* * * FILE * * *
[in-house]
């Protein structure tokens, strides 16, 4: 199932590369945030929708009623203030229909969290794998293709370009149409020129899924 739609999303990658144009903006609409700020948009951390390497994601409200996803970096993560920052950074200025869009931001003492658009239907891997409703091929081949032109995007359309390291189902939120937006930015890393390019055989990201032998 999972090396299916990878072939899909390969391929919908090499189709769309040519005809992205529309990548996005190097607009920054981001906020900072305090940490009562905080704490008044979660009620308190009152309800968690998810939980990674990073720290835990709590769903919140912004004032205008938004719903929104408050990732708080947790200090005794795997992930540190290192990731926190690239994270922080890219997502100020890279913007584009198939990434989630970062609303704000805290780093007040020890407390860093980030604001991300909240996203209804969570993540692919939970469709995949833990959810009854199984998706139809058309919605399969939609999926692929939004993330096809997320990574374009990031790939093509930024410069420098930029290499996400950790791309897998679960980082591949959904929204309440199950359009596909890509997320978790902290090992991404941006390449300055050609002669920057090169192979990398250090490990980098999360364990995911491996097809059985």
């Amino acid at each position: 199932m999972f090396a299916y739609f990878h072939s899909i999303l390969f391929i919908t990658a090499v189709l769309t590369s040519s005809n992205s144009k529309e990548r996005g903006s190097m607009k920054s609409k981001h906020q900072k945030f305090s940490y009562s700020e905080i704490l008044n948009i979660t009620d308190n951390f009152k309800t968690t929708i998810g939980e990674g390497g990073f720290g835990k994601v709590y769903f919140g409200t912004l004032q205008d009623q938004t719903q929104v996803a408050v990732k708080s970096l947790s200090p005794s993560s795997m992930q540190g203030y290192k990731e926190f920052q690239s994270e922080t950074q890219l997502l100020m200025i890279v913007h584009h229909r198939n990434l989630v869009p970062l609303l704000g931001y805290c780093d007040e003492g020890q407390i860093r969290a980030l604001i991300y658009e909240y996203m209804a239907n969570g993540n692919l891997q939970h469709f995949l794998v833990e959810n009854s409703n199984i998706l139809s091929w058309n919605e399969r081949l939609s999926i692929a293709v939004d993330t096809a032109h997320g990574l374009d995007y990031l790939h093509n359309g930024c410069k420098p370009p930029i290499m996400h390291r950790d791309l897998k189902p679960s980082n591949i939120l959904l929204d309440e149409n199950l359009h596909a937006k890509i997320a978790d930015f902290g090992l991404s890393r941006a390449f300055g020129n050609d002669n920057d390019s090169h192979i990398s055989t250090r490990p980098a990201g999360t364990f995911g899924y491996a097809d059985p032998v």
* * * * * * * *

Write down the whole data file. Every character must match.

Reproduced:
[in-house]
């Protein structure tokens, strides 16, 4: 199932590369945030929708009623203030229909969290794998293709370009149409020129899924 739609999303990658144009903006609409700020948009951390390497994601409200996803970096993560920052950074200025869009931001003492658009239907891997409703091929081949032109995007359309390291189902939120937006930015890393390019055989990201032998 999972090396299916990878072939899909390969391929919908090499189709769309040519005809992205529309990548996005190097607009920054981001906020900072305090940490009562905080704490008044979660009620308190009152309800968690998810939980990674990073720290835990709590769903919140912004004032205008938004719903929104408050990732708080947790200090005794795997992930540190290192990731926190690239994270922080890219997502100020890279913007584009198939990434989630970062609303704000805290780093007040020890407390860093980030604001991300909240996203209804969570993540692919939970469709995949833990959810009854199984998706139809058309919605399969939609999926692929939004993330096809997320990574374009990031790939093509930024410069420098930029290499996400950790791309897998679960980082591949959904929204309440199950359009596909890509997320978790902290090992991404941006390449300055050609002669920057090169192979990398250090490990980098999360364990995911491996097809059985």
């Amino acid at each position: 199932m999972f090396a299916y739609f990878h072939s899909i999303l390969f391929i919908t990658a090499v189709l769309t590369s040519s005809n992205s144009k529309e990548r996005g903006s190097m607009k920054s609409k981001h906020q900072k945030f305090s940490y009562s700020e905080i704490l008044n948009i979660t009620d308190n951390f009152k309800t968690t929708i998810g939980e990674g390497g990073f720290g835990k994601v709590y769903f919140g409200t912004l004032q205008d009623q938004t719903q929104v996803a408050v990732k708080s970096l947790s200090p005794s993560s795997m992930q540190g203030y290192k990731e926190f920052q690239s994270e922080t950074q890219l997502l100020m200025i890279v913007h584009h229909r198939n990434l989630v869009p970062l609303l704000g931001y805290c780093d007040e003492g020890q407390i860093r969290a980030l604001i991300y658009e909240y996203m209804a239907n969570g993540n692919l891997q939970h469709f995949l794998v833990e959810n009854s409703n199984i998706l139809s091929w058309n919605e399969r081949l939609s999926i692929a293709v939004d993330t096809a032109h997320g990574l374009d995007y990031l790939h093509n359309g930024c410069k420098p370009p930029i290499m996400h390291r950790d791309l897998k189902p679960s980082n591949i939120l959904l929204d309440e149409n199950l359009h596909a937006k890509i997320a978790d930015f902290g090992l991404s890393r941006a390449f300055g020129n050609d002669n920057d390019s090169h192979i990398s055989t250090r490990p980098a990201g999360t364990f995911g899924y491996a097809d059985p032998v």